N18) Hearing loss, tinnitus, and vertigo

Review the Learning Outcomes, Hx, PE and Labs, and begin the module with your Provisional Diagnosis. Keep hitting "Next" to move through the module.

Learning Outcomes

  1. Recognize the importance of consulting with diagnostic radiologists in the evaluation of patients with vertigo and hearing loss.
  2. Develop an understanding of the differential diagnosis considerations in patients with vertigo and hearing loss.
  3. Demonstrate knowledge of appropriate imaging modalities and their respective imaging findings in the evaluation of patients with vertigo and hearing loss.


Physical Exam


Provisional Diagnosis

Select the Dx you believe is most appropriate
This patient’s presentation is highly suggestive of a vestibular schwannoma considering the sensorineural hearing loss (Weber test lateralizing to the right and abnormal left sided Rinne test), and CNVII involvement (left panfacial weakness).
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Potential Acuity

What is your assessment of the likely acuity for this patient?

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This patient requires routine, but expedited workup, considering that their suspected condition is not immediately life-threatening.

First Imaging Study

What is the first imaging study you will order?

A brain MRI is the preferred initial imaging modality for evaluating patients with vertigo and hearing loss due to its superior tissue resolution and ability to directly visualize the cranial nerves and detect the presence of a vestibular schwannoma. Additionally, brain MRI does not use ionizing radiation, making it safer for patients, especially those who may require repeated imaging studies. In addition to detecting vestibular schwannomas, a brain MRI can also help rule out other potential etiologies, such as multiple sclerosis, and provide detailed information about the size and location of any identified lesion to guide further management decisions.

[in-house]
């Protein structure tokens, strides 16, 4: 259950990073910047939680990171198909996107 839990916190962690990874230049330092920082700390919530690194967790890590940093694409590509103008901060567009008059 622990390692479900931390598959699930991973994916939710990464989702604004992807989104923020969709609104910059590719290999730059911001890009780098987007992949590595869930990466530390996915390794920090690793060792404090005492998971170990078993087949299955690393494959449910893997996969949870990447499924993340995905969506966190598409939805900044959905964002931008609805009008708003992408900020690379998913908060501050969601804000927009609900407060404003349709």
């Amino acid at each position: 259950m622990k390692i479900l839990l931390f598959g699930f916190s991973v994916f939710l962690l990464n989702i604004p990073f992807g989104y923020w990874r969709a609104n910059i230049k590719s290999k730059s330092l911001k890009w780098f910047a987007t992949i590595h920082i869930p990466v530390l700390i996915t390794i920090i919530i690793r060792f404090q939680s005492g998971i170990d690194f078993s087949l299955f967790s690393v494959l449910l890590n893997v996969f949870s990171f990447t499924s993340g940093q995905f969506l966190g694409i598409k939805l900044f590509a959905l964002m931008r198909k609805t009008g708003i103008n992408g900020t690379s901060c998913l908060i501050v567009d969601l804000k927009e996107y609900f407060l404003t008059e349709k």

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Pertinent Imaging Observations

Click on the links below to view images from the study, and assess these key findings as best you can.

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Second Imaging Study

What is the next imaging study you will order?

No further imaging is needed.
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What is your Diagnosis now that you have seen the imaging results?

The patient’s history, physical exam, and imaging findings are highly suggestive of vestibular schwannoma.

Current Acuity

Initially, you selected and we suggested acuity.

Has your concern for this patient changed?

This patient requires routine, but expedited workup.

Assessment and Plan

Please provide your assessment and plan for this patient

The patient is a 70-year-old female presenting with progressive left-sided sensorineural hearing loss, tinnitus, vertigo, balance issues, and left sided facial weakness. Imaging confirmed the presence of a left-sided cerebellopontine angle tumor, consistent with a vestibular schwannoma. The patient should be referred to a neurotologist for further evaluation and management. There, they will discuss treatment options, including observation, radiation therapy, and surgical resection.

Lessons Learned:
- Vestibular schwannomas typically originate from Schwann cells in the vestibular portion of the vestibulocochlear nerve (cranial nerve VIII) within the internal auditory meatus.
- Facial weakness may occur in patients with vestibular schwannomas due to the mass effect on the facial nerve (cranial nerve VII), which runs in close proximity to the vestibulocochlear nerve in the internal auditory meatus and cerebellopontine angle.
- For patients with smaller vestibular schwannomas and minimal hearing loss, a conservative approach involving observation and regular follow-up may be appropriate to monitor for changes in tumor size and symptom progression.

Socioeconomic Factors: Vestibular schwannomas have an incidence of about 1 per 100,000 person-years in the U.S. Rates are higher in Taiwan and among Asian Pacific Islanders, while they are lower in Hispanics and African Americans.

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